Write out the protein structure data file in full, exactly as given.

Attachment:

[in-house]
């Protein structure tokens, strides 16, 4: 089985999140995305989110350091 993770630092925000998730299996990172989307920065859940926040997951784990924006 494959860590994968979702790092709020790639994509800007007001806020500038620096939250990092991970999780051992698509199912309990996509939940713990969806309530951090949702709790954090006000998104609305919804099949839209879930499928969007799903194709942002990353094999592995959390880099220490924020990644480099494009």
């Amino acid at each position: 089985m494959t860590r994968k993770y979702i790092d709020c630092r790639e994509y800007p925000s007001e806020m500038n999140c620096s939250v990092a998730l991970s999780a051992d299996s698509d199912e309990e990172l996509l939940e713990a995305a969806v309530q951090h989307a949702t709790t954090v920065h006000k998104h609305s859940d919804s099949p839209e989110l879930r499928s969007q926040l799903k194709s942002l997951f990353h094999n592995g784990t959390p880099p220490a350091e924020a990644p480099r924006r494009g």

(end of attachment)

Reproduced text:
[in-house]
């Protein structure tokens, strides 16, 4: 089985999140995305989110350091 993770630092925000998730299996990172989307920065859940926040997951784990924006 494959860590994968979702790092709020790639994509800007007001806020500038620096939250990092991970999780051992698509199912309990996509939940713990969806309530951090949702709790954090006000998104609305919804099949839209879930499928969007799903194709942002990353094999592995959390880099220490924020990644480099494009």
């Amino acid at each position: 089985m494959t860590r994968k993770y979702i790092d709020c630092r790639e994509y800007p925000s007001e806020m500038n999140c620096s939250v990092a998730l991970s999780a051992d299996s698509d199912e309990e990172l996509l939940e713990a995305a969806v309530q951090h989307a949702t709790t954090v920065h006000k998104h609305s859940d919804s099949p839209e989110l879930r499928s969007q926040l799903k194709s942002l997951f990353h094999n592995g784990t959390p880099p220490a350091e924020a990644p480099r924006r494009g």